David Staples: How vaccines are winning the war against the variants in Alberta

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The vaccine is starting to beat the hell out of the pandemic in many regions, including Alberta.

The province has more COVID cases than ever, but we’re getting just one-sixth the rate of COVID deaths.

“That’s absolutely due to the vaccine,” Deena Hinshaw, Alberta’s chief medical officer of health, told me in an interview.

“By vaccinating those who are at the highest risk of severe outcomes, we have been able to dramatically lower our death rate, which is great news.”

Vaccines have long been billed as the endgame for the pandemic and lockdown. In Alberta we are still a few moves from checkmate.

In the United Kingdom, the vaccines already captured COVID’s king.

The U.K. had a peak of 1,820 deaths on Jan. 20. It had not one recorded death this past Monday.

Zero deaths for 67.5 million people.

Of course, the British are well ahead of us on vaccinations. On Jan. 20, just seven per cent of people in the U.K. had had a single jab. Today, that number is 52 per cent, Our World In Data reports, with 26 per cent fully vaccinated.


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But Canada is at last making immense progress. On Jan. 9, when Canada’s second wave was most deadly, just one per cent of us had had a single jab. Today that number is 40 per cent.

The vaccine dynamic has played out with Alberta averaging 18 deaths per day during the second wave in December and January. In this third wave, we’re now averaging three deaths per day.

In comparison to other big provinces, Alberta’s most recent two week rate has dropped to 11 deaths per million, close to British Columbia’s 10 deaths per million and below Ontario’s 26 deaths per million.

Alberta has had to scramble to keep up with cases arriving from outside the province and spreading within. In March 2020, during the first wave, 86 per cent of travel cases came from other provinces, 14 per cent from international travel, mostly the United States, Hinshaw said.

In late December and January when the British variant hit, Canada shut its borders to the U.K., with 57 per cent of variant travel cases arriving from other provinces, 43 per cent from other countries, with travel from the Netherlands accounting for 20 per cent.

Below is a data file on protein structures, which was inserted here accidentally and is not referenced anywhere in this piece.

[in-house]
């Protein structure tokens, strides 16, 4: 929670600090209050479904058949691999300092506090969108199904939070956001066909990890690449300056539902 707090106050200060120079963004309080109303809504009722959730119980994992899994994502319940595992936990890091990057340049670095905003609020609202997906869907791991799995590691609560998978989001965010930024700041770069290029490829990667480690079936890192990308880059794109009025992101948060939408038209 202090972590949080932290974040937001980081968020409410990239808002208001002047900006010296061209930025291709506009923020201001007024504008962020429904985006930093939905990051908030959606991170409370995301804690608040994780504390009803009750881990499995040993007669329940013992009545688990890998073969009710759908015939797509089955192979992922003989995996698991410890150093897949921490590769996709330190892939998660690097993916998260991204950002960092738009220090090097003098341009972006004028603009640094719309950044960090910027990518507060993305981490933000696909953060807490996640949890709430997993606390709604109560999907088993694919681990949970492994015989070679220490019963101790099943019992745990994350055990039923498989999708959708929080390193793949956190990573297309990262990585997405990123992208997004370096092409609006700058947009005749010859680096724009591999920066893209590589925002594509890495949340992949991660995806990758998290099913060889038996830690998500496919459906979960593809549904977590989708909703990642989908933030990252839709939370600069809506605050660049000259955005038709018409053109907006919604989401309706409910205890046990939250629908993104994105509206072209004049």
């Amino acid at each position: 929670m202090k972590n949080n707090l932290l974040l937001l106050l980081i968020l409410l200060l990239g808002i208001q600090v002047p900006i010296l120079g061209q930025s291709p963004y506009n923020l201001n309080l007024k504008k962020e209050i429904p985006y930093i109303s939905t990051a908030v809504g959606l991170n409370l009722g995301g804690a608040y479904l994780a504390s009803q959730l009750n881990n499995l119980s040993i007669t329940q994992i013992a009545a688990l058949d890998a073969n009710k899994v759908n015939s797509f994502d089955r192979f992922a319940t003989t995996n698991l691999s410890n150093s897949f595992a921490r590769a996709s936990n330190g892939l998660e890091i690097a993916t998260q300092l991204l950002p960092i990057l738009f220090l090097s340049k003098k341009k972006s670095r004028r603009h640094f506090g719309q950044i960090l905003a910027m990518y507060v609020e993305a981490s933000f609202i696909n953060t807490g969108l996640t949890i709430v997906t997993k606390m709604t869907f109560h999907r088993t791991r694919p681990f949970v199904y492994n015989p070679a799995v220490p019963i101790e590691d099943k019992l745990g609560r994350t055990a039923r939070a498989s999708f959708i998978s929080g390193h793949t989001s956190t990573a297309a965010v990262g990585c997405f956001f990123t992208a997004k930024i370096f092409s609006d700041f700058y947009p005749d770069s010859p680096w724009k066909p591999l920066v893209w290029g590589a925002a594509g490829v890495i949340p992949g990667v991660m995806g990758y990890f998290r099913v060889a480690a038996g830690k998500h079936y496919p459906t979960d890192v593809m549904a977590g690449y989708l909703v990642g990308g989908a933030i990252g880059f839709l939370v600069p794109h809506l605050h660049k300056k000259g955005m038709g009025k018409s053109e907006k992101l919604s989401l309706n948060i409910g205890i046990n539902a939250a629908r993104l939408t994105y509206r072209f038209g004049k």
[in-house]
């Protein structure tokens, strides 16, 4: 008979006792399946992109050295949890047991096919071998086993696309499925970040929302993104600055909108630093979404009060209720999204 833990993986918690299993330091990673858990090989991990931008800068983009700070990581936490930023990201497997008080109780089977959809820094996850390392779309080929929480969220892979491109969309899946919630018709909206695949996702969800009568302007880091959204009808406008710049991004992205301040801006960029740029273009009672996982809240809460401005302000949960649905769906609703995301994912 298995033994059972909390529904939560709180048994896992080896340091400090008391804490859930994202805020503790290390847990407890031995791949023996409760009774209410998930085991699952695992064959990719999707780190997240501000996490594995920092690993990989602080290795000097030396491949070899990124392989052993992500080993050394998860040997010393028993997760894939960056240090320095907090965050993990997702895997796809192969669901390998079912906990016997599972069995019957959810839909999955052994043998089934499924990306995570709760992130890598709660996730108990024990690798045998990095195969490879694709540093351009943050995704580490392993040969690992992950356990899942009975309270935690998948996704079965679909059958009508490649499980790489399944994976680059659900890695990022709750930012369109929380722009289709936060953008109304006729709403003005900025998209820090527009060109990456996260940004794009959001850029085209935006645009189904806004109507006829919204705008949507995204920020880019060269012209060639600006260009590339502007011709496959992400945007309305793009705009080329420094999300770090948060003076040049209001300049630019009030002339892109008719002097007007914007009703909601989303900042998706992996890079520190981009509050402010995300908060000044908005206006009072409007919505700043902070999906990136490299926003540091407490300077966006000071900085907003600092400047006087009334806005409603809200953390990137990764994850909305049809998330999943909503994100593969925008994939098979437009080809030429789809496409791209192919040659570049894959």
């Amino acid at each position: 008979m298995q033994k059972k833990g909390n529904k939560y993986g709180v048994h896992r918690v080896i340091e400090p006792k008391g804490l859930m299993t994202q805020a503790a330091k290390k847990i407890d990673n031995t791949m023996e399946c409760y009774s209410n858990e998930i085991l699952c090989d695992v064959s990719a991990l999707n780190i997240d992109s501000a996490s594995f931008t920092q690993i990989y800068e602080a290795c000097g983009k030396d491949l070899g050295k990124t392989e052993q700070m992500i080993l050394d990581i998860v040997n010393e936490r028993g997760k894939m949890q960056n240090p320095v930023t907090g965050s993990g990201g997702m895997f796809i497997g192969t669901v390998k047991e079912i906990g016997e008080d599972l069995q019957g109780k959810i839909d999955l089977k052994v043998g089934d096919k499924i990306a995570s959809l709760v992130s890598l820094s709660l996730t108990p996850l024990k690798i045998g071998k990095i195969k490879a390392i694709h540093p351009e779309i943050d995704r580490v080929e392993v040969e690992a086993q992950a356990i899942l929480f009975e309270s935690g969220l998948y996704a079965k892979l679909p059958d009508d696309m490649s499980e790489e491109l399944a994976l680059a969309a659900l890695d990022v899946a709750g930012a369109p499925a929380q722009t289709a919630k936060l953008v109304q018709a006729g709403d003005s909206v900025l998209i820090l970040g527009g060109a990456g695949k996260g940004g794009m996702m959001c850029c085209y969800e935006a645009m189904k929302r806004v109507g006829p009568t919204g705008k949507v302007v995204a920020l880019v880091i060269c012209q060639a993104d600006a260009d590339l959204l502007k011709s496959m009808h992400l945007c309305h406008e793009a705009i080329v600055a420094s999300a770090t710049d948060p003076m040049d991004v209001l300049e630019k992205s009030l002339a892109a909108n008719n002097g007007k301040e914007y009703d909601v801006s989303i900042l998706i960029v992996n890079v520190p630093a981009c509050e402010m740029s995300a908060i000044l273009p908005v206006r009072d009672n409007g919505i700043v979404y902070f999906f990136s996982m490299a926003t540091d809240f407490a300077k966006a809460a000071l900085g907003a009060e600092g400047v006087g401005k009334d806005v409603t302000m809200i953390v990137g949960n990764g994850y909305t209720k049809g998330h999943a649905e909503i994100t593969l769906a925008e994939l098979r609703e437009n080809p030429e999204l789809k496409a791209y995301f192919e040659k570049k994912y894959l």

But the vaccines will trump the variants, just as they did in the U.K.

The federal government has so far delivered 20 million doses to Canadians, but 16 million more doses will arrive before the end of June. A record 270,000 jabs were given in Alberta last week, with 328,000 booked for next week.

Half of all eligible Albertans will have had their first jab by the first week of June, Kenney said, which would put us close to where the U.K. is now in terms of first jabs. By the third week of June, two-thirds of Albertans will have had their first jab.


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“We are in the home stretch now,” Kenney said.

Yes, COVID still sends Albertans to the hospital in high numbers. But the average stay of COVID patients has dropped from about 12 days in the winter peak to six days now. This is because the proportion of over-65 people getting infected is now much lower, dropping from 60 per cent of cases in the second wave to 36 per cent now. While younger people can also have bad outcomes from COVID, Hinshaw said, they need less lengthy hospital stays on average.

It will soon be time to reopen. We’ll be past the mass of COVID deaths and hospitalizations, not to mention the isolation and economic catastrophe of lockdown, as well as the increasingly tedious and idiotic partisan political bickering.

One person keen to see vaccination rates rise is Brian Dell, an Edmonton government worker. Brian’s father Larry died in early February after contracting COVID. Larry was 76 and had dementia, which only got worse during the harsh lockdown at his care home.

Two days before he was to get his vaccine in January, Larry got sick and was moved to the COVID ward. Brian now wonders if his father might have contracted the virus from a staff member who had refused vaccination.

Brian himself isn’t a fan of lockdown measures, all of it adding up to him being strongly pro-vaccination.

“Vaccination isn’t high-cost. It’s not like these other measures, like closing schools and the many other things that make life worth living,” he says.

“People really need to understand that vaccination can help protect other people at little cost to themselves.”

I’ll suggest Dell here hits on an under-rated side effect of the vaccine. It not only protects you, it can make a person feel surprisingly good that they’ve done their bit.


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